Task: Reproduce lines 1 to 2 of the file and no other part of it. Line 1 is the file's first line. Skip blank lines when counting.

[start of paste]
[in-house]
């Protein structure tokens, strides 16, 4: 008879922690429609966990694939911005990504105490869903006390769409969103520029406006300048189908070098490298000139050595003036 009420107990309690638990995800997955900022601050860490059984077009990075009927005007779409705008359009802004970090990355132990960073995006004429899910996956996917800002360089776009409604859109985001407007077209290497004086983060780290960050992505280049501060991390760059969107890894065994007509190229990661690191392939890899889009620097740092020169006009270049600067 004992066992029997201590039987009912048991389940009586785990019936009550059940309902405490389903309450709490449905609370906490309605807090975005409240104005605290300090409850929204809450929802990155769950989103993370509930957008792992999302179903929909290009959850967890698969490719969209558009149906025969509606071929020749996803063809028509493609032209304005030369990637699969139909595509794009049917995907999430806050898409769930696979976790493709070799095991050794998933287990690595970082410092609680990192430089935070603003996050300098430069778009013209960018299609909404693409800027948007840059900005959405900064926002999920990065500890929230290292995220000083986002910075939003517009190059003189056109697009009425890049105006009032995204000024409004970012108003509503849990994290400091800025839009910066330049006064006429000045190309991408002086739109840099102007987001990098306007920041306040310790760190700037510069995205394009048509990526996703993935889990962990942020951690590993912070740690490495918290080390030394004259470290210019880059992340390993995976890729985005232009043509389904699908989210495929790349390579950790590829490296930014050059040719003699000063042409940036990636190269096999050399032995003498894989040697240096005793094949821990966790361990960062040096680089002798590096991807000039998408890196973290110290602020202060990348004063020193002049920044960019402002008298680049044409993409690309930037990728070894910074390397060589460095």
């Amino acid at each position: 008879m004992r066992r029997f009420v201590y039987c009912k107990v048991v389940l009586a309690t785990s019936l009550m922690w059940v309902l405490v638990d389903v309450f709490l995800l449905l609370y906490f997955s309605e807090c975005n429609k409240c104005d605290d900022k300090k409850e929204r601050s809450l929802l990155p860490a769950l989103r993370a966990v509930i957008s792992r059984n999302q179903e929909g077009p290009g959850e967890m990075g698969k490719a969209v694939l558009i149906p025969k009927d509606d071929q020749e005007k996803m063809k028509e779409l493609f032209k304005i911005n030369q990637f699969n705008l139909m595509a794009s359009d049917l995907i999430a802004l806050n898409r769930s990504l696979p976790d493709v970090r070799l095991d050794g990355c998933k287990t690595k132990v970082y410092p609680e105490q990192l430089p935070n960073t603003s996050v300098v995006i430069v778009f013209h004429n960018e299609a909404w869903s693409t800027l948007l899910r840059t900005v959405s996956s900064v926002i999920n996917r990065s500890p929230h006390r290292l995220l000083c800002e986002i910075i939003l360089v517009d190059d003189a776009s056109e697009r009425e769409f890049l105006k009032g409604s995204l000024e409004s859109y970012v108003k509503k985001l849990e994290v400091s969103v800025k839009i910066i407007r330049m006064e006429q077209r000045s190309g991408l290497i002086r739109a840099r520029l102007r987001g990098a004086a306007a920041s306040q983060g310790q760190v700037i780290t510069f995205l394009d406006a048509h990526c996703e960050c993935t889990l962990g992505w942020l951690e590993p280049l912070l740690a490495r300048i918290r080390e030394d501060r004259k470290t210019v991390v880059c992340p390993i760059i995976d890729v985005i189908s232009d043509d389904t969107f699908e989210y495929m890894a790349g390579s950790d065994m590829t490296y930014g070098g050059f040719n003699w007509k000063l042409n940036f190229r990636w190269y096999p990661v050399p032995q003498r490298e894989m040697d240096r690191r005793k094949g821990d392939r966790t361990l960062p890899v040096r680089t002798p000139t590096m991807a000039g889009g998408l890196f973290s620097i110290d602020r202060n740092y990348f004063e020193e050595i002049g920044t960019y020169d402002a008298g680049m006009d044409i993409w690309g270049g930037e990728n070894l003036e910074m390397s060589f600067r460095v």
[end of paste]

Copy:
[in-house]
């Protein structure tokens, strides 16, 4: 008879922690429609966990694939911005990504105490869903006390769409969103520029406006300048189908070098490298000139050595003036 009420107990309690638990995800997955900022601050860490059984077009990075009927005007779409705008359009802004970090990355132990960073995006004429899910996956996917800002360089776009409604859109985001407007077209290497004086983060780290960050992505280049501060991390760059969107890894065994007509190229990661690191392939890899889009620097740092020169006009270049600067 004992066992029997201590039987009912048991389940009586785990019936009550059940309902405490389903309450709490449905609370906490309605807090975005409240104005605290300090409850929204809450929802990155769950989103993370509930957008792992999302179903929909290009959850967890698969490719969209558009149906025969509606071929020749996803063809028509493609032209304005030369990637699969139909595509794009049917995907999430806050898409769930696979976790493709070799095991050794998933287990690595970082410092609680990192430089935070603003996050300098430069778009013209960018299609909404693409800027948007840059900005959405900064926002999920990065500890929230290292995220000083986002910075939003517009190059003189056109697009009425890049105006009032995204000024409004970012108003509503849990994290400091800025839009910066330049006064006429000045190309991408002086739109840099102007987001990098306007920041306040310790760190700037510069995205394009048509990526996703993935889990962990942020951690590993912070740690490495918290080390030394004259470290210019880059992340390993995976890729985005232009043509389904699908989210495929790349390579950790590829490296930014050059040719003699000063042409940036990636190269096999050399032995003498894989040697240096005793094949821990966790361990960062040096680089002798590096991807000039998408890196973290110290602020202060990348004063020193002049920044960019402002008298680049044409993409690309930037990728070894910074390397060589460095």